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Symptom severity in autism spectrum disorder is related to the frequency and severity of nausea and vomiting during pregnancy: a retrospective case-control study.

Mol Autism. 2018;9:37

Authors: Whitehouse AJO, Alvares GA, Cleary D, Harun A, Stojanoska A, Taylor LJ, Varcin KJ, Maybery M

Abstract
Background: Nausea and vomiting during pregnancy (NVP) is thought to be caused by changes in maternal hormones during pregnancy. Differences in hormone exposure during prenatal life have been implicated in the causal pathways for some cases of autism spectrum disorder (ASD). However, no study has investigated whether the presence and severity of NVP may be related to symptom severity in offspring with ASD.
Methods: A large sample of children with ASD (227 males and 60 females, aged 2 to 18¬†years) received a clinical assessment, during which parents completed questionnaires regarding their child’s social (Social Responsiveness Scale, SRS) and communication (Children’s Communication Checklist-2nd edition, CCC-2) symptoms. Parents also reported on a 5-point scale the frequency and severity of NVPs during the pregnancy of the child being assessed: (1) no NVP during the pregnancy, (2) occasional nausea, but no vomiting, (3) daily nausea, but no vomiting, (4) occasional vomiting, with or without nausea, and (5) daily nausea and vomiting.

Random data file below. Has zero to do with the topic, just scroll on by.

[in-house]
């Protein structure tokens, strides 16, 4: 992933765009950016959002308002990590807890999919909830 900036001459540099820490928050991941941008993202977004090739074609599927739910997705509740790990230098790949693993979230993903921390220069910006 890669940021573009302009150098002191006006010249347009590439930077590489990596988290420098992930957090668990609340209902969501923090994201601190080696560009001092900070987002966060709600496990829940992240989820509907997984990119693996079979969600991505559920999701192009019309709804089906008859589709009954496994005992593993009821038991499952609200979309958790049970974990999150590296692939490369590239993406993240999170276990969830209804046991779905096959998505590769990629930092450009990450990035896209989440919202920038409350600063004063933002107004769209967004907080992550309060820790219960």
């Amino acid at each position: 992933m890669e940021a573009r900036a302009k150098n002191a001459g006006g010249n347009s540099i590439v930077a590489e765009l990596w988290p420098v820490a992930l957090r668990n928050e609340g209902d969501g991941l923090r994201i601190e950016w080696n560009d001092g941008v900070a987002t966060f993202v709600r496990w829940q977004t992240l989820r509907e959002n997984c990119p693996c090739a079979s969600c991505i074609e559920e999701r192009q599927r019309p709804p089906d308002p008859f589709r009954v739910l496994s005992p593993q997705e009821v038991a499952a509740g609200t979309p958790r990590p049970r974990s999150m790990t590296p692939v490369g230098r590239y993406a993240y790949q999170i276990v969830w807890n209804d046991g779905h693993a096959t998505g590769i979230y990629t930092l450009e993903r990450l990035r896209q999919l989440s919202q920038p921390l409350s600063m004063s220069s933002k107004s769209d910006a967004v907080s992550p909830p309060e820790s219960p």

Results: Impairments in social responsiveness in offspring, as indexed by SRS total score, significantly increased as a function of the frequency and severity of their mothers’ NVP, as did the level of language difficulties as indexed by the Global Communication Composite of the CCC-2.
Conclusions: The strong, positive association between increasing frequency and severity of NVP and ASD severity in offspring provides further evidence that exposure to an atypical hormonal environment during prenatal life may affect neurodevelopment and contribute to the ASD phenotype. Given that the measure of NVP symptoms in the current study was based on retrospective recall, replication of this finding is required before strong conclusions can be drawn.

PMID: 29951183 [PubMed – in process]

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